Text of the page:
All posts tagged: food corner

Food Corner: Fish & Sauce

Fish is quite common around here, though it tends to be very bony. Often it comes in spicy soup, but this one was prepared in a delicious sauce. The only reason it doesn’t look so good on the picture is because I took the photo too late (after we’d been picking away at it for a while already).  

Food Corner: Tuna Salad

I know I should stay faithful to my habit of reporting about Chinese cuisine. But doesn’t this tuna salad look quite yummy? (If you’re one of those people who like tuna salad at least.) Anyhow, I thought I’d share a little teaser with you today, though I’m aware that probably the who gets teased the most is me, since there’s no such thing as a tuna salad to be had here these days!

Strawberry Season

They’re red. They’re soft. And oh so sweet and yummy! You guessed it, of course! It’s strawberry season. And with a fruit store across the street from where I live, of course, it’s impossible to resist that temptation to stop by, and get myself a handful (or maybe a bag-ful) of this yummy treat. Good thing is, I can buy them in portions as I’ll eat them. So, I don’t have to fear they go bad before I’ve been able to devour them. Yes, I love fruit stores that don’t have everything pre-packed and portioned. One of the advantages of living in China!

Chocolate & Strawberry Cake

Admitted, China is not one of the top competitors when it comes to baking. The average Chinese family doesn’t even have an oven to begin with. But the Chinese people (at least the experts among them) can surely create some very yummy looking cakes. (Whether they taste as good as they look – that’s for every individual to decide for themselves!) Anyhow, the average Chinese birthday cake isn’t even meant to end up in people’s mouths or stomachs as they (especially the students) prefer to smash them into people’s faces or wherever else (not sure where they got that from). But not my birthday cake. My birthday was enjoyed thoroughly and civilly by whoever made it to our little luncheon today!

Food Corner: Steamed Filled Buns

They are a typical breakfast item in these parts of the world: Baozi – steamed buns stuffed with various fillings, varying from pork, vegetables, egg, tofu and mushrooms. People like to eat them in combination with one of the soups or porridges, and freshly made can make a hearty breakfast!

Food Corner: Fried Oyster Mushrooms

They aren’t my favorite food, so I’ve never actually thought of mentioning them on my blog – mushrooms. But as a matter of fact, mushrooms are quite a popular side dish locally. For the dish you see in the picture today, oyster mushrooms were mixed with other mushrooms and vegetables, and fried in oil (as is typical for any dish in China). A yummy addition to any meal – if you like mushrooms that is!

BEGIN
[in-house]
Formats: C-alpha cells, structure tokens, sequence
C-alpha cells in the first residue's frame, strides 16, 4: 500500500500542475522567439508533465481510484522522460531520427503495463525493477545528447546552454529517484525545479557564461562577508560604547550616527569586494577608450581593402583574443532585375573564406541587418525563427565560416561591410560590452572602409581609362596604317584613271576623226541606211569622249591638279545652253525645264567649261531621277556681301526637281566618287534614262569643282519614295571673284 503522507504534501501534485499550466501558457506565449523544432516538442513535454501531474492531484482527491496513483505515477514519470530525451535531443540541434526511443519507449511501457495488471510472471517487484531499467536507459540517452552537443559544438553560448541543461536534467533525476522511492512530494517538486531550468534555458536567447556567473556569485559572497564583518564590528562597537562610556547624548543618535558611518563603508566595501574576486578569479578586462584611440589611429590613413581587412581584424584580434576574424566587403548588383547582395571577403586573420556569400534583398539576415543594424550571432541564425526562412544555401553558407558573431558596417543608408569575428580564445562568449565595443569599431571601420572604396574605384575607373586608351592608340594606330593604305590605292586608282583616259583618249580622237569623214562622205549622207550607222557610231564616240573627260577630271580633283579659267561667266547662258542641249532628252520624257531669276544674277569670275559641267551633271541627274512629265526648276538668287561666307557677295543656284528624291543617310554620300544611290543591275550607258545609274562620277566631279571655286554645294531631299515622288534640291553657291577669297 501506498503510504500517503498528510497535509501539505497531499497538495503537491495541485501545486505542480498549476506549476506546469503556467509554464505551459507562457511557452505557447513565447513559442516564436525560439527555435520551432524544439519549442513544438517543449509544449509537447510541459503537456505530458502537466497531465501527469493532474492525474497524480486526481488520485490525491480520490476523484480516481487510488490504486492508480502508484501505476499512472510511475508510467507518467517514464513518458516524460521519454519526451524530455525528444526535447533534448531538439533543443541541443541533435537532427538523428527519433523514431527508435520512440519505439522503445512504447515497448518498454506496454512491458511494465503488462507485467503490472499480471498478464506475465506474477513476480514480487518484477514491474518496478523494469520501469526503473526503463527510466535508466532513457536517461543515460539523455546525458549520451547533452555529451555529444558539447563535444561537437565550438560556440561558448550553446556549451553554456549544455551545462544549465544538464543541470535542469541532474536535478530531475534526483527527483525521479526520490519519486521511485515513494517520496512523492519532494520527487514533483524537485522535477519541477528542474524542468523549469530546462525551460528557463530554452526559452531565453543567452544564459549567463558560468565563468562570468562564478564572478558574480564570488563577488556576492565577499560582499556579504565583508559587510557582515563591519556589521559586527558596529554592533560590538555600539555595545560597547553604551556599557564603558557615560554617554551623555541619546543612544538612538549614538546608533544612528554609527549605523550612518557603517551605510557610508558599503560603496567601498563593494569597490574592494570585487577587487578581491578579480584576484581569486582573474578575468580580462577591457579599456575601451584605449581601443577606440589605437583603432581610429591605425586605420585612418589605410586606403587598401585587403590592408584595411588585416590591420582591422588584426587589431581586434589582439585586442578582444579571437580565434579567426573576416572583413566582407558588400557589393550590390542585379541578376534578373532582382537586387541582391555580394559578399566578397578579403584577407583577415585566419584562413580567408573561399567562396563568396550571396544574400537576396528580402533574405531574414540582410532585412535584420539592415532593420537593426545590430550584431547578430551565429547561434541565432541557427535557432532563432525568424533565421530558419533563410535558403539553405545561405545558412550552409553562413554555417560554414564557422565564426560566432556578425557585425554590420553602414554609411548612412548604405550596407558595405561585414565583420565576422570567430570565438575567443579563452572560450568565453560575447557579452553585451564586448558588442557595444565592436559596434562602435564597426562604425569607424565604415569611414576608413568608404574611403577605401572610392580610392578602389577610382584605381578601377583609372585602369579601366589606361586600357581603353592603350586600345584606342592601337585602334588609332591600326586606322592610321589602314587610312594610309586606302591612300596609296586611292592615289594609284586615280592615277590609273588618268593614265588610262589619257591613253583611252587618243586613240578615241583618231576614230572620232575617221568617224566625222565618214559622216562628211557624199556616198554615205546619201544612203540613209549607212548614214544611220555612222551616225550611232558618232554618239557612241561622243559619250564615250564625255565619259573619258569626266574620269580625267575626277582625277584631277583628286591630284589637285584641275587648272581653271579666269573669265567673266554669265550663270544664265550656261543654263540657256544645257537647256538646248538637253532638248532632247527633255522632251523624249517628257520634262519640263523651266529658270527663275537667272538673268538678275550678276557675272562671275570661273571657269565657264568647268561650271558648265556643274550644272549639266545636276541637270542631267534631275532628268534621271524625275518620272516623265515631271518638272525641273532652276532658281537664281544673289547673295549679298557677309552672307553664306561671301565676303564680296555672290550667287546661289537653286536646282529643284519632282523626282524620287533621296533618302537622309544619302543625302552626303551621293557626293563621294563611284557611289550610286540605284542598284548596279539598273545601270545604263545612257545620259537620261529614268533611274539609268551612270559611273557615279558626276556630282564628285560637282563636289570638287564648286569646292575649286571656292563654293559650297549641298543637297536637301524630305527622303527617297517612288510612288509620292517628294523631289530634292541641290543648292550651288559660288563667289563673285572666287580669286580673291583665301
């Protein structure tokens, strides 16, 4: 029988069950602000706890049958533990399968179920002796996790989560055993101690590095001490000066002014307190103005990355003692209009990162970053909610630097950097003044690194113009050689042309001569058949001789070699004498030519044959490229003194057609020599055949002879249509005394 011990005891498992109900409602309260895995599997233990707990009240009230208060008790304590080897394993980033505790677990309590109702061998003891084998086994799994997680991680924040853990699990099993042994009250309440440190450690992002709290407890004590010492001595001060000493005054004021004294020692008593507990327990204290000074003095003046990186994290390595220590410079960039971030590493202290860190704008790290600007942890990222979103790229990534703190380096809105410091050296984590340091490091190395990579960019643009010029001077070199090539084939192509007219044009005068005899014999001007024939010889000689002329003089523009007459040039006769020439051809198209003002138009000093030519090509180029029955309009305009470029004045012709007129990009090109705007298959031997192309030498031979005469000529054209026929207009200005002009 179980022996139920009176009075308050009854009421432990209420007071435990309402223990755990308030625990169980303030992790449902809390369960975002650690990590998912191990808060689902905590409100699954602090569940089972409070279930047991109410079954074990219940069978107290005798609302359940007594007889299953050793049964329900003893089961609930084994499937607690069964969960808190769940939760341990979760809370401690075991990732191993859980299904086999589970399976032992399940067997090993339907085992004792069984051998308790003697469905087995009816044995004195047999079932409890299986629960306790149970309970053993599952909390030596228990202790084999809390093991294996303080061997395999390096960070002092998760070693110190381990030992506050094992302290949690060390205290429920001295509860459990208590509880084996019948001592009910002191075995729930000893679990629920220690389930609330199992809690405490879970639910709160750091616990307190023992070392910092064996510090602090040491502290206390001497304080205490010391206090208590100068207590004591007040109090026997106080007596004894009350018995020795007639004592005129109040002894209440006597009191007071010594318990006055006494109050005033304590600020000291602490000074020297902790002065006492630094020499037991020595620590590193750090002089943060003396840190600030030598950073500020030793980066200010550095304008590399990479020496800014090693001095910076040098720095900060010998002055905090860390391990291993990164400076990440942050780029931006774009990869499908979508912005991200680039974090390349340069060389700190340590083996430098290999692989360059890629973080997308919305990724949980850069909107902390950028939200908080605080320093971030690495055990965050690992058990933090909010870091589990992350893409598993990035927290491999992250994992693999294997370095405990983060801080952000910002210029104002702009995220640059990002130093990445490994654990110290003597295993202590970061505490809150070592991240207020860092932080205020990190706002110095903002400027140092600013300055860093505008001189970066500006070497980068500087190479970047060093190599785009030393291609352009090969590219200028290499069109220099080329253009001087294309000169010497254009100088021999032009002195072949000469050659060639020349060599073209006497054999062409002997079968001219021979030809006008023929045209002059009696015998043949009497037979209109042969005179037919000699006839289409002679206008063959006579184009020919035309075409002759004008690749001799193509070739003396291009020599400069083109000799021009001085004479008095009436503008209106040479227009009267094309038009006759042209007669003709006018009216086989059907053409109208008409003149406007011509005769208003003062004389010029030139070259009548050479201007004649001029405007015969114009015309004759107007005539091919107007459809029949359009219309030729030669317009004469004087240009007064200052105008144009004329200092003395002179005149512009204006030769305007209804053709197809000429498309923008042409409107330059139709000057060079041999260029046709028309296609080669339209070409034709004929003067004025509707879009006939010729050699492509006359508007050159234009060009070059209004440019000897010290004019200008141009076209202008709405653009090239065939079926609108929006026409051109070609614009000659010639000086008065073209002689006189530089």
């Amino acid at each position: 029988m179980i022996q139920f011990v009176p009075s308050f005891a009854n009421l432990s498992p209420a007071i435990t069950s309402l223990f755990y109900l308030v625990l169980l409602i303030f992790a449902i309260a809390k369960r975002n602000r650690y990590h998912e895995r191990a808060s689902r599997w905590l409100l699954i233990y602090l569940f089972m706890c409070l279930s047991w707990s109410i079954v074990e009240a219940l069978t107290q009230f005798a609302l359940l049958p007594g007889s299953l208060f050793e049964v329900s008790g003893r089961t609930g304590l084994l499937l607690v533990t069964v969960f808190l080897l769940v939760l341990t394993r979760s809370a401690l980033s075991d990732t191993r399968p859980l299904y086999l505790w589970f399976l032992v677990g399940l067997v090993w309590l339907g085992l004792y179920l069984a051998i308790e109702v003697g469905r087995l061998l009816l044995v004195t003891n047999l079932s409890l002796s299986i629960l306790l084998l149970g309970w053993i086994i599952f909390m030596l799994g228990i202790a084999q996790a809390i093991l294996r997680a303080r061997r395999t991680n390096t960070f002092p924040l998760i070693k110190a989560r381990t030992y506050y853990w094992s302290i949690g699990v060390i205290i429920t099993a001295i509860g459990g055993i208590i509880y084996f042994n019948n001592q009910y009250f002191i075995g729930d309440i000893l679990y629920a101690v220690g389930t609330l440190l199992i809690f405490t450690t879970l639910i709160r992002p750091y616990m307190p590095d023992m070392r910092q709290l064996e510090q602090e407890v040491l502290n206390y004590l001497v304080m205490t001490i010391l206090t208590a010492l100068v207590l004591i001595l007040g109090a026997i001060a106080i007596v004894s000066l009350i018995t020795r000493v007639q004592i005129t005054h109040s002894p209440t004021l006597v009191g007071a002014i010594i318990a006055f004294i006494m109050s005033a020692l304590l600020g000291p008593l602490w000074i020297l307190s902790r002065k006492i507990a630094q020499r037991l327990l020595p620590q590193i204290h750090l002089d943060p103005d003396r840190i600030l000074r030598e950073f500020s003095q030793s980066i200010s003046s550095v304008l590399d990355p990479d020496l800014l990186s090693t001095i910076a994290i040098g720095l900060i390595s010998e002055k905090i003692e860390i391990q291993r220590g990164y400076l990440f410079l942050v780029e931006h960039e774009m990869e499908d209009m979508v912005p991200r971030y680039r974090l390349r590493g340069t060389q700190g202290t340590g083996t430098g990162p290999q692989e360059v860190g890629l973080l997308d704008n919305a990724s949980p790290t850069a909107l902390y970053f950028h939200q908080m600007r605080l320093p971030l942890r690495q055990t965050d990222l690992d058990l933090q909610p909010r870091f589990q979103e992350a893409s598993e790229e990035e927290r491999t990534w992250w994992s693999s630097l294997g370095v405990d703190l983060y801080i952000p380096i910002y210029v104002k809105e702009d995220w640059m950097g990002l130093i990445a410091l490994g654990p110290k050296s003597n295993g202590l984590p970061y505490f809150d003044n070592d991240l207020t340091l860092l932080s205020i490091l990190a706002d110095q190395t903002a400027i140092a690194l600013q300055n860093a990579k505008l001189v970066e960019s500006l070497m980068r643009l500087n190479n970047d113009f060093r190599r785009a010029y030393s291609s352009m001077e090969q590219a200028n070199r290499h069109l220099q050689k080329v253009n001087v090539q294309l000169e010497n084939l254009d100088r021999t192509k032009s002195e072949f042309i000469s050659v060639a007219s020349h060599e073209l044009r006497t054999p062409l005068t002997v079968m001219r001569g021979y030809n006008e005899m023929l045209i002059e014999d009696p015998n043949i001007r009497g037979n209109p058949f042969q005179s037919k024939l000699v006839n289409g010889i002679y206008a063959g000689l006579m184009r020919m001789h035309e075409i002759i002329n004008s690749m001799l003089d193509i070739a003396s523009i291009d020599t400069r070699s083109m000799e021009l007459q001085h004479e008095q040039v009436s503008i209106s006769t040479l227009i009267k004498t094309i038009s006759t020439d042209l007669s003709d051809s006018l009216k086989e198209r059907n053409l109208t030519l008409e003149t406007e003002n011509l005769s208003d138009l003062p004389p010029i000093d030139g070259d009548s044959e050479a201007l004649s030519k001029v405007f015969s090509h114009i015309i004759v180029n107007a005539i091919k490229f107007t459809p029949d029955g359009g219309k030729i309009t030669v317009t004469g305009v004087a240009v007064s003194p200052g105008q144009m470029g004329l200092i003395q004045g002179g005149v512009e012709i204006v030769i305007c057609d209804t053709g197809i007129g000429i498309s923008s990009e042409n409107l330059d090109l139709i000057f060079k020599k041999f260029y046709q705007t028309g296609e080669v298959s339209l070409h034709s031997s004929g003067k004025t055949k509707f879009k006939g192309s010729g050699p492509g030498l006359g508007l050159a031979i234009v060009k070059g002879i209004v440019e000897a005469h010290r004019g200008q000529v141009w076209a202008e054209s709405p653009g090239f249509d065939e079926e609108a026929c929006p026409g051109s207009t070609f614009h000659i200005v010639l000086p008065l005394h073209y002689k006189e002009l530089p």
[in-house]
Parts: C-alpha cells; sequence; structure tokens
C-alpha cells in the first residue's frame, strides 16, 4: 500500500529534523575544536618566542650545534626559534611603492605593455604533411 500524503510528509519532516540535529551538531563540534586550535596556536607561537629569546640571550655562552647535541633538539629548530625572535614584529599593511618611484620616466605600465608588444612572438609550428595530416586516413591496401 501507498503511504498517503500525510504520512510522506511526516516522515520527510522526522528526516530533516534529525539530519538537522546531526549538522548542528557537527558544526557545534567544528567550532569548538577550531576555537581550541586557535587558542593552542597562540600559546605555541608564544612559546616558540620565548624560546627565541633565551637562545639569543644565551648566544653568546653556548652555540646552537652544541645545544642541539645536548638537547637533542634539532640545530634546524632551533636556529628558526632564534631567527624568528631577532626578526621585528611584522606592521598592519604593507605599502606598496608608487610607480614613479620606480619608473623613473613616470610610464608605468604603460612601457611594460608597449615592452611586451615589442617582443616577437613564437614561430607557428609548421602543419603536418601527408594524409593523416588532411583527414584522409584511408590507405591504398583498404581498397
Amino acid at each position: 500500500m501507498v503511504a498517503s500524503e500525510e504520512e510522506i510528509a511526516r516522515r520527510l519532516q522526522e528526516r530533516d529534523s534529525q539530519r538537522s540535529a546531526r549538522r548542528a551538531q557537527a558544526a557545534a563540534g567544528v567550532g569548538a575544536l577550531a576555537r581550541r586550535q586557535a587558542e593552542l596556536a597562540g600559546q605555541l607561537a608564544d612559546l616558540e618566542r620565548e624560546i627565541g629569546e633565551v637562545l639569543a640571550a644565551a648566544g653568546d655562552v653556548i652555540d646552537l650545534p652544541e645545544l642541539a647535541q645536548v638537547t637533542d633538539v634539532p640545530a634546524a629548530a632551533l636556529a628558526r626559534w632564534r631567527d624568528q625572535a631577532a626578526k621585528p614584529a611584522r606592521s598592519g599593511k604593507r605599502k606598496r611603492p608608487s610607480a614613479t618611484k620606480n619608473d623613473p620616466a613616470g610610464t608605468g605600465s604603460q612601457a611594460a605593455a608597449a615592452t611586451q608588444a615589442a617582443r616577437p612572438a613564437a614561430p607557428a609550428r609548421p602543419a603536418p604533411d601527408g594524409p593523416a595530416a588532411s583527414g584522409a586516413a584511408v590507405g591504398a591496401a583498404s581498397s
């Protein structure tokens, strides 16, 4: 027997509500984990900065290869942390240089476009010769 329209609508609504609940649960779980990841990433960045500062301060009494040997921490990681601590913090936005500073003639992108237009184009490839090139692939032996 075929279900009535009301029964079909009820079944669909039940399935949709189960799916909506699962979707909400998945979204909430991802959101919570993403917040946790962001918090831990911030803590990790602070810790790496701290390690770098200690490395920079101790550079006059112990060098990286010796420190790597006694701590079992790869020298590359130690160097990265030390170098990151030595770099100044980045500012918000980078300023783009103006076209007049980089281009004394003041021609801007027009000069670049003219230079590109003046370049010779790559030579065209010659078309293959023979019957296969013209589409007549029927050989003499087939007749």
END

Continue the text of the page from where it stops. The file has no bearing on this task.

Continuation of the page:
Food Corner: Grits Porridge

Let’s talk about breakfast for once. A very typical breakfast meal in China contains among other things some kind of porridge. There are many different kinds of porridge, most of which taste very bland since they contain nothing more than water and some kind of grain. This particular one is made with with grits, and it tastes just like a little more than boiled water.

Food Corner: Potatoes & Meat

Potatoes are very common in China. Except that the way they are prepared in China is quite different from what I knew about cooking potatoes when I grew up. While (at least in Germany) potatoes usually are boiled in water and salt, like most everything here they’re fried in the wok (without ever boiling them beforehand). This specific potato dish comes diced and mixed with meat, onion and spices. And it’s quite delicious, too!

Food Corner: Gingerbread House

Look at what we created today! My first ever real gingerbread house! And while it’s far from perfect, I still consider it quite a success for numerous reasons … Reason #1: The only time I’ve made a gingerbread house before, turned into such a disaster that we never finished it, and never dared touching a project like that afterward. Reason #2: I consider myself quite unexperienced when it comes to making a gingerbread house, or even working with and decorating things with icing. Reason #3: It’s not easy to get a gingerbread house kit here in China at all, and the same applies to the other ingredients such as icing sugar, or even suitable candy (we had to be a little creative). Reason #4: I don’t have the right tools to put together and decorate the house, so we had to be quite creative with what we had, and thanks to my two friends who helped me, we were able to figure out how to make things work. Reason #5: None of my friends who …